This research guide provides an overview of the Systematic and Scoping review process and how the Faculty Librarian can help postgraduate students and researchers during the process. This guide focuses on Systematic and Scoping reviews in a Health Sciences setting.
A Systematic Review is defined as “[a] review of a clearly formulated question that uses systematic and explicit methods to identify, select, and critically appraise relevant research, and to collect and analyse data from the studies that are included in the review. Statistical methods (meta-analysis) may or may not be used to analyse and summarise the results of the included studies” (The Cochrane Collaboration, 2005).
Do you need assistance completing a systematic review for class?
Are you a student or researcher struggling to develop search strategies?
Do you need help navigating databases, conducting a grey literature search, or managing your citations?
The CHS Faculty Librarian is pleased to offer a variety of literature search services to students and researchers and consist of the following elements:
Murdock University Systematic Reviews Research Guide
Curtin University Library's Systematic Review guide
Murdoch University's Library Systematic Review Guide
Grant MJ, Booth A. A typology of reviews: an analysis of 14 review types and associated methodologies. Health Info Libr J. 2009 Jun;26(2):91-108. doi: 10.1111/j.1471-1842.2009.00848.x. Review. PubMed PMID: 19490148.
Duke University: Medical Center Library & Archives Online Tutorial
Peters M, Godfrey C, Khalil H, et al. Guidance for Conducting Systematic Scoping Reviews. Int J Evid Based Healthc. 2015;13:141-146.
A systematic review is a thorough compilation and analysis of all known evidence on a given subject. In order to be formally recognised by publishers and repositories, a systematic review must include the following elements:
McKeown, S., & Ross-White, A. (2019). Building capacity for librarian support and addressing collaboration challenges by formalizing library systematic review services. Journal of the Medical Library Association: JMLA, 107(3), 411.
Spencer, A. J., & Eldredge, J. D. (2018). Roles for librarians in systematic reviews: a scoping review. Journal of the Medical Library Association: JMLA, 106(1), 46.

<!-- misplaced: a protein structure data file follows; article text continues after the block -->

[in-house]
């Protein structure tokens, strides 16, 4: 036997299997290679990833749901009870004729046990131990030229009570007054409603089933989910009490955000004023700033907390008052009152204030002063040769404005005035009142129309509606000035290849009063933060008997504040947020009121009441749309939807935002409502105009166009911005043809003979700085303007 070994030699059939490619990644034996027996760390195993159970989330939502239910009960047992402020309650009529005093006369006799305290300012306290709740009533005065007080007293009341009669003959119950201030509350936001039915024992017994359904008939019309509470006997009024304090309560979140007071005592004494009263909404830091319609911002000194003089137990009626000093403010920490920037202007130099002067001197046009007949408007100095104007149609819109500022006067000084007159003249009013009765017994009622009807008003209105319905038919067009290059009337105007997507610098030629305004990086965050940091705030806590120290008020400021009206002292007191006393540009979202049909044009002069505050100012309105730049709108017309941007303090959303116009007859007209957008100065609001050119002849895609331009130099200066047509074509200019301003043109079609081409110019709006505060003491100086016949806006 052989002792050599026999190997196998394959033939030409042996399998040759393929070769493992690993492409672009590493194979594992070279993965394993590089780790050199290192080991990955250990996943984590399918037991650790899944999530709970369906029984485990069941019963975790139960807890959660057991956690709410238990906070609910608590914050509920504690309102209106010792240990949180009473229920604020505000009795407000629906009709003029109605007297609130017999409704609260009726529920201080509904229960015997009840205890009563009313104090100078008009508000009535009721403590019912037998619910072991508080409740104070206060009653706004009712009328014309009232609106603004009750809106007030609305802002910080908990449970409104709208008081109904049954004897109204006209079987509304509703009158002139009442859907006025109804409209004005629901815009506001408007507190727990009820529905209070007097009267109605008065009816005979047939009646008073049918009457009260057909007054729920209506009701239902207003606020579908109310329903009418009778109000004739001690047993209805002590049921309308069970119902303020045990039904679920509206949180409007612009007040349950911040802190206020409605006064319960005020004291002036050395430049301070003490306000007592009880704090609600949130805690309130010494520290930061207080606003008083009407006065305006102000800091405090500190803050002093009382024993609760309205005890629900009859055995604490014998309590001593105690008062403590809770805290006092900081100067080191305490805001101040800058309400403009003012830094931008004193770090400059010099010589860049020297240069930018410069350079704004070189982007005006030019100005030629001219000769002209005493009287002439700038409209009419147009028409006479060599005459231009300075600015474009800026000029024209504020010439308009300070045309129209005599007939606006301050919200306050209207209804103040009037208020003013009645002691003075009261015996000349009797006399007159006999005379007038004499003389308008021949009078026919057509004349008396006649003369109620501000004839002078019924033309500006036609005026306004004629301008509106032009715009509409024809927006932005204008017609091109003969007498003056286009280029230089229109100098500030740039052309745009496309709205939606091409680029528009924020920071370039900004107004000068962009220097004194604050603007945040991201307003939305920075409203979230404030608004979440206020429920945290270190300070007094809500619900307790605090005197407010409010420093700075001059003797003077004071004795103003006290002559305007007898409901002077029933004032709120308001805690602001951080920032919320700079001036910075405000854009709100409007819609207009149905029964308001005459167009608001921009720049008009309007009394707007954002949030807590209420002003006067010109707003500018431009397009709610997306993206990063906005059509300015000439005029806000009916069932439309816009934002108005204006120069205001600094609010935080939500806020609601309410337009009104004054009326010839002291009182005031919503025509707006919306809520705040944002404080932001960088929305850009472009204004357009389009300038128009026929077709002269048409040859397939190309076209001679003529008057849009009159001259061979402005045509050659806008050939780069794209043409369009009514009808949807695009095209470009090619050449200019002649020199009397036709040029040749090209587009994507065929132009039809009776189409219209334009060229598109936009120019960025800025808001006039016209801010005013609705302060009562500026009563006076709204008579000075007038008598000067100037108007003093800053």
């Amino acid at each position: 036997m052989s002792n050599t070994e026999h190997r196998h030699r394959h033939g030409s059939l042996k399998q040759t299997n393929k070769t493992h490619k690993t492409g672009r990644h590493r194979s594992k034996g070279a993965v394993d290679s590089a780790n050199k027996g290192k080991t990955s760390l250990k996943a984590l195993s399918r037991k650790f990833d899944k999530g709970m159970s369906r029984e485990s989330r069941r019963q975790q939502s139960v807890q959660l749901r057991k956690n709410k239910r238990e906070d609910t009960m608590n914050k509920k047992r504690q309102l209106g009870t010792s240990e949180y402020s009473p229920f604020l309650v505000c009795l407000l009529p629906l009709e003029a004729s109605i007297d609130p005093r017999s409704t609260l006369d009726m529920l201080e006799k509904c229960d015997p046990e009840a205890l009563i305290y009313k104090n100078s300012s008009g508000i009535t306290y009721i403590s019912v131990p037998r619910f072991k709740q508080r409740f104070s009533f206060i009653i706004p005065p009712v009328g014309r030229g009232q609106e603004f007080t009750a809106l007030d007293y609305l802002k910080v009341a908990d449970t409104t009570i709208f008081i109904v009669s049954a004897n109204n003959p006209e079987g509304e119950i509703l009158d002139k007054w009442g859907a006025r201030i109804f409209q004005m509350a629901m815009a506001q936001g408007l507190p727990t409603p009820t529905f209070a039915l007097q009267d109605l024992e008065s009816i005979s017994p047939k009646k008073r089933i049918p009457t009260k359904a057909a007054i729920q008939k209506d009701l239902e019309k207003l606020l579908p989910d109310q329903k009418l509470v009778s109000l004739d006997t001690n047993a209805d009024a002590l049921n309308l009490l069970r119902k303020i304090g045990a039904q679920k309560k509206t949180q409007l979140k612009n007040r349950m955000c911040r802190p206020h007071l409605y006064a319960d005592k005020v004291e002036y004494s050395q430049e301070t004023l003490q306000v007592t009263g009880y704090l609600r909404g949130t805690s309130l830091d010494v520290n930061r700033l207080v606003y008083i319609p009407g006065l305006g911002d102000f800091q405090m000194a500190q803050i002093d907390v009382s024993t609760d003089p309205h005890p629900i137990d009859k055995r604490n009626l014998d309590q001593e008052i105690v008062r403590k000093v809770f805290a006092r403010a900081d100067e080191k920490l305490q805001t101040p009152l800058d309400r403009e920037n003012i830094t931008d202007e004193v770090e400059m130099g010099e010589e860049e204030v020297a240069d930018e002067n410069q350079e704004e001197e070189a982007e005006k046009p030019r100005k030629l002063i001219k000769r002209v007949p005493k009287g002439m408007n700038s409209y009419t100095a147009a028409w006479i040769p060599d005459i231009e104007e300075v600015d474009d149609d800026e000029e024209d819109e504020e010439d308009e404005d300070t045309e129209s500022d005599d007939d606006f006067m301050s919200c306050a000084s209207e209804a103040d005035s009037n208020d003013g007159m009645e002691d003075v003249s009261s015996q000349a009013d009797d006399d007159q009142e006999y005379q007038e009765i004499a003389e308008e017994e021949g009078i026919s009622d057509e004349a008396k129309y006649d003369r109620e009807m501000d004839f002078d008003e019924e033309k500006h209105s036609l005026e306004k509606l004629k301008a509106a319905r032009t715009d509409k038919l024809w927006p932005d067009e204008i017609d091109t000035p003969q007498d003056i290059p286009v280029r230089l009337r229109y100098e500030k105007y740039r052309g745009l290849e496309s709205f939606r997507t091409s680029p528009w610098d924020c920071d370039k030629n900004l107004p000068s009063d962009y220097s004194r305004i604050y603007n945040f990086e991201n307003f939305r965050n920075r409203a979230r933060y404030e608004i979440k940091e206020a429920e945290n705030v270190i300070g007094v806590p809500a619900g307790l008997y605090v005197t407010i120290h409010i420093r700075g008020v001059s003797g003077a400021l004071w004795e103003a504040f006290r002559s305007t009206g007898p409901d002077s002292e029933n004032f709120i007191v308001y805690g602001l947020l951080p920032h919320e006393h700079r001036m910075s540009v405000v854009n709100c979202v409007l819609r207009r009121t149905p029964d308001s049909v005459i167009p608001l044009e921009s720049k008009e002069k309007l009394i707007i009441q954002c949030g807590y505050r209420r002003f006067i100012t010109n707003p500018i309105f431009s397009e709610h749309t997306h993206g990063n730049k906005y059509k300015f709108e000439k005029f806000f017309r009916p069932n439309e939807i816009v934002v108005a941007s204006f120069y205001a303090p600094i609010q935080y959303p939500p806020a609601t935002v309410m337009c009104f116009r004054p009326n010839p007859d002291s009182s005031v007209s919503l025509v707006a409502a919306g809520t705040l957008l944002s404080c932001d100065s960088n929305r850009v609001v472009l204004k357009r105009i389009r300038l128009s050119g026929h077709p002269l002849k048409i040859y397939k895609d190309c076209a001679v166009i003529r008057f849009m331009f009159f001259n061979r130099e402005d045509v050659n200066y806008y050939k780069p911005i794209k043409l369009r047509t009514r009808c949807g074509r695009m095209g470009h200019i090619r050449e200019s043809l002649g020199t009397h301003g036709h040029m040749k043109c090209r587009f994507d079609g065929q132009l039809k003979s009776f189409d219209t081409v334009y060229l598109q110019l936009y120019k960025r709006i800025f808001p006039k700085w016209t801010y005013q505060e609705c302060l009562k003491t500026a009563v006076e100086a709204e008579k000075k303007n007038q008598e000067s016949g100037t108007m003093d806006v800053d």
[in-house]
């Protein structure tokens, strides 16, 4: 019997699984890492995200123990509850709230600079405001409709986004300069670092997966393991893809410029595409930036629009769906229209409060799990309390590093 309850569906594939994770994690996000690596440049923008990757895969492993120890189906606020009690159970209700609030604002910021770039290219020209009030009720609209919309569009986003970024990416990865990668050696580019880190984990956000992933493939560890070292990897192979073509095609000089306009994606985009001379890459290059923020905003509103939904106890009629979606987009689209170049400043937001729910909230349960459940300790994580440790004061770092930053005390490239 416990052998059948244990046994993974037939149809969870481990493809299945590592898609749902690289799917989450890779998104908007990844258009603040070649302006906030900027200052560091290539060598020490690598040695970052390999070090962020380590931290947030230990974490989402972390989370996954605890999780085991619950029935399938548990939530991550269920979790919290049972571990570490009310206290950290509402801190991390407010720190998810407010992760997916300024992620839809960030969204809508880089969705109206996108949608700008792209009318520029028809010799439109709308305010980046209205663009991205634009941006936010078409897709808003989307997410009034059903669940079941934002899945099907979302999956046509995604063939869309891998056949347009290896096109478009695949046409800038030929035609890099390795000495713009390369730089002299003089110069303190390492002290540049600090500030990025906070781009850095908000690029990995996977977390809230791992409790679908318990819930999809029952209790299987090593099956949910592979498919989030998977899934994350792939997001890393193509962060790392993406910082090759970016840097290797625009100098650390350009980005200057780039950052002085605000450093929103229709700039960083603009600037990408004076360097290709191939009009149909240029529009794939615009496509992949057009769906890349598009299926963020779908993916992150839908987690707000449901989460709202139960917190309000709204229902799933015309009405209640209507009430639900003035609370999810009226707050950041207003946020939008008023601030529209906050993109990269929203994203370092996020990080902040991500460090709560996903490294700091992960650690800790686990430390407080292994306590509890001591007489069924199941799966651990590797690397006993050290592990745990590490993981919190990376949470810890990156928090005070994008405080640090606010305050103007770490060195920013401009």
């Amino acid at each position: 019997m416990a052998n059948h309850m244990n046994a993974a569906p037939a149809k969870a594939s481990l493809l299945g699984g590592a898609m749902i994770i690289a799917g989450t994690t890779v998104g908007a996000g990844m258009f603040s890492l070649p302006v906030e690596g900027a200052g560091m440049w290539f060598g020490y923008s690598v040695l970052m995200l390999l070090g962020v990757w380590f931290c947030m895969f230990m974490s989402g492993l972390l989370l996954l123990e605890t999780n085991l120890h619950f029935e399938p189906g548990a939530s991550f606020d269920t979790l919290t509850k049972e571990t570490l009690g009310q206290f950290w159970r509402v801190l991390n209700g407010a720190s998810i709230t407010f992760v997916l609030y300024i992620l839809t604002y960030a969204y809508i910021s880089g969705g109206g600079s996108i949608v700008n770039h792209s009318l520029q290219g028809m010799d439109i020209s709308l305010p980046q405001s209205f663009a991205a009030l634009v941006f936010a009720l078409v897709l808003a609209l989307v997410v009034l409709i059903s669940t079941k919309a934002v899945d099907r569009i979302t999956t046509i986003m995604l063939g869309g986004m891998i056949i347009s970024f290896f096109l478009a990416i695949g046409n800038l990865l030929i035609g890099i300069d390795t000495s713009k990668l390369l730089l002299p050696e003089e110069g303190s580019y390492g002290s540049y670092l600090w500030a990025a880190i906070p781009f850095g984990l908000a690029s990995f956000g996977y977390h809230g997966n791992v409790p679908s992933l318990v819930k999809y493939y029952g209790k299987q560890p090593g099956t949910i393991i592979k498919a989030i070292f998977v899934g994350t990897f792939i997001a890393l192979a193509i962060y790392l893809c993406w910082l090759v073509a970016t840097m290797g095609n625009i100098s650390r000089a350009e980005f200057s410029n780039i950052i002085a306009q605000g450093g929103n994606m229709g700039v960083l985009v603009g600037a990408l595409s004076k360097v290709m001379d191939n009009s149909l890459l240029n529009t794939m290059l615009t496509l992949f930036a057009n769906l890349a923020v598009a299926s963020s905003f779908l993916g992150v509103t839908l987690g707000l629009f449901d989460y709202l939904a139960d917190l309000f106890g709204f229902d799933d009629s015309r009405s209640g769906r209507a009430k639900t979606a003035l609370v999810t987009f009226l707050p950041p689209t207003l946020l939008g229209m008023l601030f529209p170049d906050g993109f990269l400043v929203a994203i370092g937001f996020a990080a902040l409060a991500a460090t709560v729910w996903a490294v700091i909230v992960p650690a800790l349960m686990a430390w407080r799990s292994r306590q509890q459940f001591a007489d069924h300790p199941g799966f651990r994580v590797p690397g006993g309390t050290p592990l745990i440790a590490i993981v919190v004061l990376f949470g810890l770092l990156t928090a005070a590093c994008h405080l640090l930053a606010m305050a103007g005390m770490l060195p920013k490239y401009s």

Eriksen, M. B., & Frandsen, T. F. (2018). The impact of patient, intervention, comparison, outcome (PICO) as a search strategy tool on literature search quality: a systematic review. Journal of the Medical Library Association: JMLA, 106(4), 420.
Kocher, M., & Riegelman, A. (2018). Systematic reviews and evidence synthesis: Resources beyond the health sciences. College & Research Libraries News, 79(5), 248.
Bramer, W. M., Rethlefsen, M. L., Mast, F., & Kleijnen, J. (2018). Evaluation of a new method for librarian‐mediated literature searches for systematic reviews. Research synthesis methods, 9(4), 510-520.
Morris, M., Boruff, J. T., & Gore, G. C. (2016). Scoping reviews: establishing the role of the librarian. Journal of the Medical Library Association: JMLA, 104(4), 346.
Ross-White, A. (2016). Librarian Involvement in Systematic Reviews at Queen’s University: An Environmental Scan. Journal of the Canadian Health Libraries Association/Journal de l'Association des bibliothèques de la santé du Canada, 37(2).
Foster, M. J. (2015). Overview of the role of librarians in systematic reviews: From expert search to project manager.
Cooper, I. D., & Crum, J. A. (2013). New activities and changing roles of health sciences librarians: a systematic review, 1990–2012. Journal of the Medical Library Association: JMLA, 101(4), 268.
Khan, K. S., Kunz, R., Kleijnen, J., & Antes, G. (2003). Five steps to conducting a systematic review. Journal of the royal society of medicine, 96(3), 118-121.
University of the Western Cape,
Robert Sobukwe Road,
Tel: 021 959 2946